(CBS) America has long been the World’s great melting pot of people … and their faiths. People take different paths to a higher power.
But in Deborah Steen Ross’ house, CBS News Correspondent Byron Pitts reports, those paths don’t just cross, they collide. In what Ross calls ‘individualized’ spirituality.”
“This is Taoism, this represents the yin and the yang,” she said.
How many religions does she have represented in her home?
“Oh my goodness, I haven’t even counted!” Ross said.
Why can’t she make up her mind and pick one?
“Because I find that one, any one, religion is too — it’s too closed for me,” she said.
Most religions leave Ross feeling trapped.
“A particular religion is a box, it has a particular set of rules,” Ross said. “Do this, don’t do that, or you’re going to hell.”
She may be extreme, but she’s not unique. According to a CBS News poll, 36 percent of Americans say they now combine the teachings or philosophies from different religions.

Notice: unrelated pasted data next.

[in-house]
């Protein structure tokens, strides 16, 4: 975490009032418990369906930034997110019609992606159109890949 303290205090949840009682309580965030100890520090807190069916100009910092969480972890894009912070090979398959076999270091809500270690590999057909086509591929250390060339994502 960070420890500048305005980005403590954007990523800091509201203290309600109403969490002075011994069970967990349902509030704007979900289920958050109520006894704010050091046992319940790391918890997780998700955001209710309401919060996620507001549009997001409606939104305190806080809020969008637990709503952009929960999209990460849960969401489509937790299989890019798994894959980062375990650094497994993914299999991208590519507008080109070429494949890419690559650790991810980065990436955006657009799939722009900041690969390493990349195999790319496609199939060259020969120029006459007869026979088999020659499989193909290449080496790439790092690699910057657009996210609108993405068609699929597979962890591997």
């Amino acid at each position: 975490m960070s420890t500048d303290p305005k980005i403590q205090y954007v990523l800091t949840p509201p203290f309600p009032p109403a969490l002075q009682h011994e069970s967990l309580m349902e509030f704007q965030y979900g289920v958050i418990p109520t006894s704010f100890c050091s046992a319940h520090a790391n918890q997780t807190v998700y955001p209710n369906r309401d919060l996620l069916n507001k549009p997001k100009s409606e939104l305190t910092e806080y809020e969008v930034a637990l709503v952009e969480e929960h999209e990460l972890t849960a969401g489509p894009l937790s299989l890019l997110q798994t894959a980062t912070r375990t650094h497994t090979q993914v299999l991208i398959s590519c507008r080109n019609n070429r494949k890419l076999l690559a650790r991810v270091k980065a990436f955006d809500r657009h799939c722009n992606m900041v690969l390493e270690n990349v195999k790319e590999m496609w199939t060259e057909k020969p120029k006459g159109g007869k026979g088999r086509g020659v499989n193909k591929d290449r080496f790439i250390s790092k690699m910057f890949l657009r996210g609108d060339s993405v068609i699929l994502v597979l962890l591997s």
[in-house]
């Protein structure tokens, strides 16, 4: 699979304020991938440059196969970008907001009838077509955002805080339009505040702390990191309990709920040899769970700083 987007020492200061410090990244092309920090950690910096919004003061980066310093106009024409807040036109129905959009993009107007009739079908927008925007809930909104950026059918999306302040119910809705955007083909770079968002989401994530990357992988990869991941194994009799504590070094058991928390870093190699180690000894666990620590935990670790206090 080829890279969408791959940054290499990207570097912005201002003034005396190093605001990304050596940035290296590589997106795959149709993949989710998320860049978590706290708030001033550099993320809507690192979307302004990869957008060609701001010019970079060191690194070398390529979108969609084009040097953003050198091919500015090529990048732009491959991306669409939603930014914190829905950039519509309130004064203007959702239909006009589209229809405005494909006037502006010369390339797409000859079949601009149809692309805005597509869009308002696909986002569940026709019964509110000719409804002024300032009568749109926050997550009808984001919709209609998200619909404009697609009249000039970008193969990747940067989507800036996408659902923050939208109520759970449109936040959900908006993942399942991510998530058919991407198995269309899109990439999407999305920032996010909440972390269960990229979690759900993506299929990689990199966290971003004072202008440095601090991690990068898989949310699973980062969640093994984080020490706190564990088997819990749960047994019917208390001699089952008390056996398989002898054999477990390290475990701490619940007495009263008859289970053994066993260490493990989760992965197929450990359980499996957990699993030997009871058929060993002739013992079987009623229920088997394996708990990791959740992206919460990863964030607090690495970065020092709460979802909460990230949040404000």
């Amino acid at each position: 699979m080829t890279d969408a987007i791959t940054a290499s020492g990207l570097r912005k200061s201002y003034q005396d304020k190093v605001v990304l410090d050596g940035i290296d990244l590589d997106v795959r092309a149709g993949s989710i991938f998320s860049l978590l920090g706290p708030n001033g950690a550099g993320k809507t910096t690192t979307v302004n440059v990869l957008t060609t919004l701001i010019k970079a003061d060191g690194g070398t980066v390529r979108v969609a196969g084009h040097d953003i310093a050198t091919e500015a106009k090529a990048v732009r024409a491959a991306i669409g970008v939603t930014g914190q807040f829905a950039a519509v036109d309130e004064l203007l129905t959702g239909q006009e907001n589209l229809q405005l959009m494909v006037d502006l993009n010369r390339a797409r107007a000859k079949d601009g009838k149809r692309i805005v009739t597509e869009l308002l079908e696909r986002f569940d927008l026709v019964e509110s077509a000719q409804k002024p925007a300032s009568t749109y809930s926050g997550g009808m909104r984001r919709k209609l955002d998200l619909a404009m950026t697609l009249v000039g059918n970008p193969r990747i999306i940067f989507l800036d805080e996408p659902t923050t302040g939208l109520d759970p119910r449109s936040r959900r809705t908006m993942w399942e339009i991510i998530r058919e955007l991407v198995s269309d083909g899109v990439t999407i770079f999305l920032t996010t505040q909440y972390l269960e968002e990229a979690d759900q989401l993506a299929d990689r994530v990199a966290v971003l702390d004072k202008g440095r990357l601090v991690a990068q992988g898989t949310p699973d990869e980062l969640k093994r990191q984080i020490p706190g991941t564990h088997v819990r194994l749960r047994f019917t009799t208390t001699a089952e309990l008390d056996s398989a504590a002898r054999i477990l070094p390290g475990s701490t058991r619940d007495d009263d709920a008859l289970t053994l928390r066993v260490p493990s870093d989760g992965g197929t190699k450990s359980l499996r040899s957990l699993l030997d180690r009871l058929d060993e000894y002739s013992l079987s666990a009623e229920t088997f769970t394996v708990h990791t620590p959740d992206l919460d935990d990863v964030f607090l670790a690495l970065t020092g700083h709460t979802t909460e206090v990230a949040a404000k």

“It’s part of a giant universal human quest or meaning,” said author and religious scholar Karen Armstrong.
Armstrong says this trend is no surprise in a global society.
“That doesn’t mean that they’re abandoning their own religion, but they are quite naturally and spontaneously without any great fanfare turning to the other faiths for wisdom,” she said.
It is a uniquely American trend. Just look in the Encyclopedia of American Religions. It lists more than 21,000 different religious groups. That’s twice as many as 25 years ago.
“Western liberal society has placed a lot of emphasis on the individual,” Moise Waltner of the Interfaith Center of New York said.
He believes too many American’s treat faith like cafeteria food. He says mixing religion is no religion at all.
“It’s the role of the believer to conform their will to what the tradition is, not the other way around,” Waltner said.
Raised Christian Scientist, married to a Jewish Rabbi, Rev. Debora Steen Ross attends synagogue, helps run an interfaith seminary and meditates before a collection of religious symbols every morning.
“At the heart of every religion it’s the same thing,” Ross said. “It’s love. So if they’re all the same at the root, why would we not honor all of them?”
Critics call it a fad. Believers call it faith. For Deborah Ross and her friends, it’s about love and choice. Love what you choose; choose what you love.
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